Co-op Funeralcare helps families personalise final farewells amid pandemic

Funeral directors from Central England Co-operative have revealed some “unique” ways they are still able to help families say goodbye to their loved ones during these uncertain times.

Despite any difficulties, Central Co-op said its funeral colleagues have been helping families overcome any restrictions by ensuring bespoke and personal farewells have still been able to take place.

Co-op revealed in Uttoxeter, Staffordshire, the team organised a funeral which included a cortege of 12 buses for a man who had dedicated his life to working on buses in the local area.

Colleagues have also often been asked to wear a special coloured tie to reflect the loved one being remembered or to celebrate their favourite sports team as well as organising for funeral processions to go on special routes to stop outside places special to the loved one or so that family members who could not attend could pay their respects.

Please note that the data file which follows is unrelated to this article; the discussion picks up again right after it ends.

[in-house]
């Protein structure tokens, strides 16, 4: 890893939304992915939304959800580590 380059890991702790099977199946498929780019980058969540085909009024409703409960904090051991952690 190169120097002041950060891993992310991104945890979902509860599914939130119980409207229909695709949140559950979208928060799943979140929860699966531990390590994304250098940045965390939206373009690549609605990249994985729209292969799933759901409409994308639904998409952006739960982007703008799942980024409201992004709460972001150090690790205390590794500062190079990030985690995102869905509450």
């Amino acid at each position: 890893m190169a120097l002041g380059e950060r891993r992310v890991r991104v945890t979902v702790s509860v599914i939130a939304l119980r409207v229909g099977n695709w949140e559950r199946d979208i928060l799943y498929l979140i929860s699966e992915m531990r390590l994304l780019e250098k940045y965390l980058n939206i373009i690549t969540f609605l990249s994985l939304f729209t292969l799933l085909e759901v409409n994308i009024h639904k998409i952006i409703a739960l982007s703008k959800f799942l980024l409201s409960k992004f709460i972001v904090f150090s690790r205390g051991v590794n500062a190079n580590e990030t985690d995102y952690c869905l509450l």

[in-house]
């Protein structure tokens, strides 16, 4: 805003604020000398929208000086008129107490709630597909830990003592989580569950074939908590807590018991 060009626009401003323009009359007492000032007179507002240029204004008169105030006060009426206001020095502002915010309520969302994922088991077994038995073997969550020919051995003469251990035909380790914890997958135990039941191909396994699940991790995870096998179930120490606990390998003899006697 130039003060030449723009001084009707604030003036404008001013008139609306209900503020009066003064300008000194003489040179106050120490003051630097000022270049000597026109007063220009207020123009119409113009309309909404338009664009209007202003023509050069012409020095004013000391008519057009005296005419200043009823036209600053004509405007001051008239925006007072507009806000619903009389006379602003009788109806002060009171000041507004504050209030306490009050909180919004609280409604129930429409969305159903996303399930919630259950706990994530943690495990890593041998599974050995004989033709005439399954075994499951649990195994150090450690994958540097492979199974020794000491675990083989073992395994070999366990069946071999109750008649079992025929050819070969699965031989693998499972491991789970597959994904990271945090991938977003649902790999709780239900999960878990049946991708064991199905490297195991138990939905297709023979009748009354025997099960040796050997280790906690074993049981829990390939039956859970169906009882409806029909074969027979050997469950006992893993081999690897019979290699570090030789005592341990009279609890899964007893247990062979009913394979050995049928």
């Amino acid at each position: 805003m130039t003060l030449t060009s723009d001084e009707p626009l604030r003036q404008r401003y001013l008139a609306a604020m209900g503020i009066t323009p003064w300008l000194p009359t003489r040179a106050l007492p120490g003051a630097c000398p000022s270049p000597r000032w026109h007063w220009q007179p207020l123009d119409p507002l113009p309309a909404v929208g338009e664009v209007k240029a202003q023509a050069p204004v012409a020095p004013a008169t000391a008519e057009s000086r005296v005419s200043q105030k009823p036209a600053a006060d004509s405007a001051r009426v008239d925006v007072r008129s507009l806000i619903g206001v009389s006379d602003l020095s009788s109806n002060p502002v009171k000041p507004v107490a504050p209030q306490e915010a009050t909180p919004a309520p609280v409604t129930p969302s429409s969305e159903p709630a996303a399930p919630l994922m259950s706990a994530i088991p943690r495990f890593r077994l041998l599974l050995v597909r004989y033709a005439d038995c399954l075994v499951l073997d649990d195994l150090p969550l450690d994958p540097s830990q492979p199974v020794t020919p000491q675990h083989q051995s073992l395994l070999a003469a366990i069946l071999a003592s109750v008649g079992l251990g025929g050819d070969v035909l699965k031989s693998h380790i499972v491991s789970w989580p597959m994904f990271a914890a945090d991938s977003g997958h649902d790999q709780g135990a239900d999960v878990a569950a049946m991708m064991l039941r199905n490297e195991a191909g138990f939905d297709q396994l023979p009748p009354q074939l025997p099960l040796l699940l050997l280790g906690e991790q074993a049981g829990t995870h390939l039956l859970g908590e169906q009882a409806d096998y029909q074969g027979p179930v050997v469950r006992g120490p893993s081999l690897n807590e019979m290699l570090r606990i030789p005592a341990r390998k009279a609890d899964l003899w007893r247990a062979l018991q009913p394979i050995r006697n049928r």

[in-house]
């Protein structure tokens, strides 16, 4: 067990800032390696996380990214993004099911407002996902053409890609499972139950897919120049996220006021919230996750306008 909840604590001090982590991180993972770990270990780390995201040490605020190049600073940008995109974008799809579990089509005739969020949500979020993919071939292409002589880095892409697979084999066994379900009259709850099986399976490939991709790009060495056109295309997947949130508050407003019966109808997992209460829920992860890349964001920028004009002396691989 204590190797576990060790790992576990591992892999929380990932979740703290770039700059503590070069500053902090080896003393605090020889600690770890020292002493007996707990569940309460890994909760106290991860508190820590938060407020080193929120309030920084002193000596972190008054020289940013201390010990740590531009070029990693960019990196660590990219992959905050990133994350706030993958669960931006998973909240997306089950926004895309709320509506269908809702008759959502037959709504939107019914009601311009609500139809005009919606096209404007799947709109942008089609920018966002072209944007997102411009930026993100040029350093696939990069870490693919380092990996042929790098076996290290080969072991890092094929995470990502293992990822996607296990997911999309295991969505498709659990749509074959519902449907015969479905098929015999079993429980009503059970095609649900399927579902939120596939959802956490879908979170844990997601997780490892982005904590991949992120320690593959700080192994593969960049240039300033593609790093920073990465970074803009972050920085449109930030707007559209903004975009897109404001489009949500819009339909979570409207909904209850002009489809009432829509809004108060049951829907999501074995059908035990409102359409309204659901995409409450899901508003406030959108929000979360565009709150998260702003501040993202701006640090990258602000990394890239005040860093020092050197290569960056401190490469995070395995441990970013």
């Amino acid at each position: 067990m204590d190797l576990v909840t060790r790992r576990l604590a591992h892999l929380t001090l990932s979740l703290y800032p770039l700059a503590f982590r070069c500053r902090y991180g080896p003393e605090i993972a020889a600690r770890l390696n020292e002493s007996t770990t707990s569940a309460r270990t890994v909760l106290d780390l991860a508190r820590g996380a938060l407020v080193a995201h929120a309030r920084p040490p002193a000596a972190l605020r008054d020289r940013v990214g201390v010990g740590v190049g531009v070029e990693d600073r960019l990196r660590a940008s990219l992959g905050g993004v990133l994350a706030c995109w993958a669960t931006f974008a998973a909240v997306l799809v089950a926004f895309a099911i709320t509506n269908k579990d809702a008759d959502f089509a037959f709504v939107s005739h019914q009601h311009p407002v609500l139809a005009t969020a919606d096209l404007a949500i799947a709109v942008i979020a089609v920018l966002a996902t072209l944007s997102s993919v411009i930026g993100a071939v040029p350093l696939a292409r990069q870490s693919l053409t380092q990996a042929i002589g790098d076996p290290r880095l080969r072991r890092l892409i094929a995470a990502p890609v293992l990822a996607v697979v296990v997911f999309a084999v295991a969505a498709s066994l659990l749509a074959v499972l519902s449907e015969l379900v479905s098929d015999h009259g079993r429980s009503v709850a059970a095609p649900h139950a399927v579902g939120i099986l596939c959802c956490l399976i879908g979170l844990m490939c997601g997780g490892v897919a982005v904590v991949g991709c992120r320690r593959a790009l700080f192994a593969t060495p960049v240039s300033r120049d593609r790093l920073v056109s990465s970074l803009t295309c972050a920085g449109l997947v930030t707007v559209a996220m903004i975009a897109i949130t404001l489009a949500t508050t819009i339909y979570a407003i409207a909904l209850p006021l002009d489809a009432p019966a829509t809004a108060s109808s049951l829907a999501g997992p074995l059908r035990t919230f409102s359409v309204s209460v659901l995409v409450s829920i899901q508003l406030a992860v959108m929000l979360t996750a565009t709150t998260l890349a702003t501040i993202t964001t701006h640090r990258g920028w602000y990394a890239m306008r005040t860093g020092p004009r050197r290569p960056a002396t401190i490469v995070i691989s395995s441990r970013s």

Also, in Suffolk, one funeral team organised a socially-distanced afternoon tea for the family of a loved one to take place at the exact same time as the funeral which was happening across the country in Derbyshire.

Aiden Phillips, senior funeral director, said: “Our colleagues see their roles not as a job, but as a vocation, so the current restrictions have really impacted them and how they want to help families.

“However, they have all decided to make sure that they can continue to go above and beyond where possible to make each send off as personal as possible. These examples are just a handful of some of the great ways our teams have tried to bring a little light to families in their time of need.”

He added: “When special arrangements cannot be made, they are supporting families by looking to the future and helping them prepare and plan memorial events and celebrations of life for when things return to normal.

“We want to reassure people that everything we do is in the interests of keeping them safe and well, both for our colleagues and the communities in which we work.”

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